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Thursday, July 13, 2006

Answers - #1

The Boy asked:

"From the outside, what looks like the hardest thing about army life is the time away from family. Is that true, and if not, what do you find most difficult about the army life?"

This is a really tricky one. When I first joined up the time away was a major attraction, but of course at the time I was young(ish) free and single. In many ways, yes, the time away these days is the hardest thing - probably more so for the family than for me as whenever I'm away I have friends with me. But yes it's hard breaking your kids hearts on a regular basis.

Other things I find hard:

  1. Never really being able to put down roots - again something that was an attraction 12 years ago has now become a negative point.
  2. Having a very green 2Lt fresh from training telling you to do something which you know is particularly stupid and them not listening to a word you have to say - although I assume that applies to most jobs in one form or another.
Keep the questions coming!


Blogger The Boy said...

Most of my life I was fairly rootless. As a child it didn't bother me much, as I was rootless with my family. As a young man, like you, that was part of the game. Now though, I've been in the same place 10 years and I wouldn't have it any different. That's got to be hard.

The 2Lt scenario exists in all walks of life, though I think is a bit more prevalent in the Army. Still, regardless of age, taking orders you know are wrong is always hard.

6:52 pm  
Blogger toastedeggbanjo said...

I couldn't and wouldn't bring up a familiy within the military, if you think you are rootless think of the child, a good friend of mine was called Taff, but he never lived or spent more that a week or so at a time in Wales, hes dad was Welsh and a WO2, if he didn't adopt his dads background he would have none.

After tht birth of my first it was painfull seeing how much a child grows up in the short time you may be a away, I'm talking a week or two in civi street, 6 months is a killer.

Subalterns, thats 2Lts to you, are alright as long as they know there place, thats the job of the WO2 (CSM,SSM,BSM etc) weak one and the subbies will be a pain, strong one and they learn very quickly that the most important people to them is their Corporals (or equivalent), I have had many a Sandhurst trained brew boy in my time. Treat them with the contempt they diserve as no matter whats on their shoulders (or chests nowadays) they are still sprogs and know feck all until they become Captains, the decent one know that their commisions are granted on sufferance and they are still learning the role

8:49 am  
Blogger PI said...

Would you, with all your experience and knowledge, encourage your son to follow an army career?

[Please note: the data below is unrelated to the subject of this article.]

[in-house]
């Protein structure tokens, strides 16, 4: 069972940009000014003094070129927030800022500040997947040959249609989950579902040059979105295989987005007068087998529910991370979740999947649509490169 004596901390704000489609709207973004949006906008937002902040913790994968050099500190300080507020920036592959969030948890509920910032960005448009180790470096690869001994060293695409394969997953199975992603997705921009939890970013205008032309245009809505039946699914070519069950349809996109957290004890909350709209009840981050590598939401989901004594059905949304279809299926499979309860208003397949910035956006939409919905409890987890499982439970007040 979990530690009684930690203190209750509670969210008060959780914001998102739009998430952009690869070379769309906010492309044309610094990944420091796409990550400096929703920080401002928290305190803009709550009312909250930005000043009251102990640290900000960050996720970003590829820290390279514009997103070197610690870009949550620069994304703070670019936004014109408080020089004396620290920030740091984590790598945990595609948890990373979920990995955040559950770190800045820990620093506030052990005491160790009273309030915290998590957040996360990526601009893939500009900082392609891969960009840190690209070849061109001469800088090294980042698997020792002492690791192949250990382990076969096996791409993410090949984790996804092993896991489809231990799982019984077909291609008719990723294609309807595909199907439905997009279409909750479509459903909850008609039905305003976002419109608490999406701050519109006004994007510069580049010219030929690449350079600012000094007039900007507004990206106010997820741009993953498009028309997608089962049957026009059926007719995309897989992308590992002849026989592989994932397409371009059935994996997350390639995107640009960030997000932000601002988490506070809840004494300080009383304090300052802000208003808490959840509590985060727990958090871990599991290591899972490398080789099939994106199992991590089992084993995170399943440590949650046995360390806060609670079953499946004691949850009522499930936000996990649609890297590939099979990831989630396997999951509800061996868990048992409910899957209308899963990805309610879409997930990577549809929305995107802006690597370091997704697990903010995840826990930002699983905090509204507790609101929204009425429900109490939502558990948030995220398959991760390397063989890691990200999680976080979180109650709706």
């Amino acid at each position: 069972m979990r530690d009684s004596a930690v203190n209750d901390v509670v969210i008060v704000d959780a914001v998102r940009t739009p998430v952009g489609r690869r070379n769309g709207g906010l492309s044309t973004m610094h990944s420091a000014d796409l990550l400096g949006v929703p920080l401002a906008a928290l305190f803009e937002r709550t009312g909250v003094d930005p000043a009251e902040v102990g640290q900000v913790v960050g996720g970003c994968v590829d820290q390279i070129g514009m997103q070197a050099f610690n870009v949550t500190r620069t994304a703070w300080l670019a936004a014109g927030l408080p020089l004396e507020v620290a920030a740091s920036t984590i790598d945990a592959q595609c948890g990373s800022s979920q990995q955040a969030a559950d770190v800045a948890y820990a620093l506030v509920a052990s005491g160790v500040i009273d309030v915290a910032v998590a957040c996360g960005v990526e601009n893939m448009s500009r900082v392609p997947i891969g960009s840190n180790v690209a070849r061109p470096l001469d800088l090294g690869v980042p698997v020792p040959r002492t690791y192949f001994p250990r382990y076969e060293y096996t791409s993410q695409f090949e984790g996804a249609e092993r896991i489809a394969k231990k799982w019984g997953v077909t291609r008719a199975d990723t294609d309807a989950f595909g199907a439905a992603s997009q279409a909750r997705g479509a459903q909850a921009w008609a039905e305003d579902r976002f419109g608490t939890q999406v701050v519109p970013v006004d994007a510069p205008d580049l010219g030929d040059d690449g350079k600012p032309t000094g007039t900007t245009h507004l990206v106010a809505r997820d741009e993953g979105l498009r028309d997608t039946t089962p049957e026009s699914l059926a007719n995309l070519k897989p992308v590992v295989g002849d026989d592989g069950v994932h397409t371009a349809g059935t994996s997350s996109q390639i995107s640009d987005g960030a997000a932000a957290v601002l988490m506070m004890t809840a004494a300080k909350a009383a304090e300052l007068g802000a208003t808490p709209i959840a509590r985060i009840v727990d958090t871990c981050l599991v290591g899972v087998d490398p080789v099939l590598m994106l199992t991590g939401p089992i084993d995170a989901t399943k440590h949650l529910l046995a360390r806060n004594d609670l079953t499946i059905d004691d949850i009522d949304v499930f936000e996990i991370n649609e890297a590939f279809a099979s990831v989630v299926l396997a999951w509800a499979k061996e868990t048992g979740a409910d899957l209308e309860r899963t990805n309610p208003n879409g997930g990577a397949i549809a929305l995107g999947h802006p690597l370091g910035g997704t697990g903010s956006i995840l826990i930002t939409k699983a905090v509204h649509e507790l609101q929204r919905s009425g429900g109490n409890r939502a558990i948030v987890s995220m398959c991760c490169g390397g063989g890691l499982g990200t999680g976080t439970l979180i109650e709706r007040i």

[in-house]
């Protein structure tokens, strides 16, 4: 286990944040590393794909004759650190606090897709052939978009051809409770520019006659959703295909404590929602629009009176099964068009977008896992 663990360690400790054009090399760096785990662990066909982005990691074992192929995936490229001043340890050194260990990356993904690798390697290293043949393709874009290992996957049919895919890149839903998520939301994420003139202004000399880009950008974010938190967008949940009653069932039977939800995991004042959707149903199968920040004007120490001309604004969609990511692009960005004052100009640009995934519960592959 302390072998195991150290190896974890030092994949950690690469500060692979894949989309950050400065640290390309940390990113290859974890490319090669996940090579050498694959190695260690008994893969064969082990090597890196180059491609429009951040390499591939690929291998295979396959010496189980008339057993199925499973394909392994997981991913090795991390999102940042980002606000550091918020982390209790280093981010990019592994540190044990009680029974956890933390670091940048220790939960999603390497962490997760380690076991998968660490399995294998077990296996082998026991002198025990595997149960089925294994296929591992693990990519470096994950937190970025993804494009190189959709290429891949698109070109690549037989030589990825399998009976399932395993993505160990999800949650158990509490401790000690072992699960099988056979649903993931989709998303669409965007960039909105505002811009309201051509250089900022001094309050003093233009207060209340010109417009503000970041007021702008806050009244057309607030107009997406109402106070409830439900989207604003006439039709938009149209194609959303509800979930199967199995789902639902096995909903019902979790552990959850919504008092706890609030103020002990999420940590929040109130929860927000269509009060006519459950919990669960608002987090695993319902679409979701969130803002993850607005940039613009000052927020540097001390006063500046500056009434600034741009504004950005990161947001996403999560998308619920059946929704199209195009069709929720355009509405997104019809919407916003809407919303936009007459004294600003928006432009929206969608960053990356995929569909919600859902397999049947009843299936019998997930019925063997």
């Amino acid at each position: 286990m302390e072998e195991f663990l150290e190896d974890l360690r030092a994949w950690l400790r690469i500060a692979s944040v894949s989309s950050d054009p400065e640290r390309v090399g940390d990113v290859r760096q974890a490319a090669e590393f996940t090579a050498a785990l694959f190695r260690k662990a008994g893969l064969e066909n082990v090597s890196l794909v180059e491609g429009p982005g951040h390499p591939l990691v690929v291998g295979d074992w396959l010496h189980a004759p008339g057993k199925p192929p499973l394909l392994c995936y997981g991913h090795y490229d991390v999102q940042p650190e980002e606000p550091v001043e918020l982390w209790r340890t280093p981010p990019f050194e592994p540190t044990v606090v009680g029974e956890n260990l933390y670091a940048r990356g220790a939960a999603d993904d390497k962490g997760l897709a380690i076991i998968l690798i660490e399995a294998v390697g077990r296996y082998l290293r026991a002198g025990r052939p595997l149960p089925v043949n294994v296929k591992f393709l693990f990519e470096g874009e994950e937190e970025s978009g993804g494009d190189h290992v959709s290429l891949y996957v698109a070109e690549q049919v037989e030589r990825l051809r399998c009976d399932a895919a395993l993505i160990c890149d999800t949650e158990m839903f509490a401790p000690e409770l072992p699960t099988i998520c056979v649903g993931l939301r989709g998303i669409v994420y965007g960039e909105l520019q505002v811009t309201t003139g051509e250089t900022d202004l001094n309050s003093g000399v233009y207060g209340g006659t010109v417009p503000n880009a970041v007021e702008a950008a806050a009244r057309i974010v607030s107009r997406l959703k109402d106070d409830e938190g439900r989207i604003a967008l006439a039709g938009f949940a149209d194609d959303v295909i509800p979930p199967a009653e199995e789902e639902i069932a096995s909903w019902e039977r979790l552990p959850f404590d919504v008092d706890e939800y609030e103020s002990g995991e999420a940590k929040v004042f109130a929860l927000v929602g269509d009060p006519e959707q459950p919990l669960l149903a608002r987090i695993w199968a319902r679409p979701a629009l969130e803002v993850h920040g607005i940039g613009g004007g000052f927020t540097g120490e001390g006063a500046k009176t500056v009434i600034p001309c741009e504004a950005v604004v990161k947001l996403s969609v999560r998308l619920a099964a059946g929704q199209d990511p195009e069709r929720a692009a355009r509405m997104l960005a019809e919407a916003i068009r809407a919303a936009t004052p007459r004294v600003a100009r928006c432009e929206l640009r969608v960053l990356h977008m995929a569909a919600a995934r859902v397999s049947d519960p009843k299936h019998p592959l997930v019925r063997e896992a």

11:52 am  
Blogger savante said...

Ouch. I guess there are some sacrifices to be made.


7:14 am  
Blogger FOUR DINNERS said...

Little Caz was about to join up when she met me. She'd have made a good RSM!

11:53 am  
Anonymous randomguy said...

In the army, do you come across many people who have simply had enough of the civilian job market and what it has to offer? Is there discrimination for people who sign up "later" in their lives?

6:47 pm  
Blogger toastedeggbanjo said...


I know the question isn't aimed at me but I can give an answer

Its quite common for people to join up late, in my intake in 87 there was a 26 and a 27 year old, joke was that one of our instructors got made up to Sergeant during the training and he was 25, which made those lads feel a bit old

Older troops bring a lot to the army, sometimes its good to have an older head in the lower ranks as they have more life experience and a bunch of 18 yr olds, not matter how well you train them, will always fall a little short when it come to maturity. Are they discriminated against ? not at all, in fact they seem to join the promotion ladder quicker, however please mind that your overall career may be capped as you won't have the time in service to go all the way.

Only problem with older folk is expectation, they often have issues dealing with the mundane things in life, the stupid pointless orders and having a younger person whose never dealt with a gas bill or know any other job than the army in charge of you, its all about knowing your place.

Out of interest there is a book out called Squaddie: A Soldier's Story by Steven McLaughlin about a lad who joined the infantry aged 30 which may answer some questions

4:41 pm  
Anonymous randomguy said...


Cheers for the response. I'll be 26 when the time comes to make the decision. Never gave the military much thought until recently. Looks by far the best option available now though.

5:56 pm  
Blogger Universal Soldier said...

RandomGuy - sorry to take so long to get back. I agree with what eggbanjo says. I was early twenties when I joined and a 3-4 years older than the average. If anything you'll find it easier purely because you will be a bit more mature. What are you considering joining?

7:58 am  

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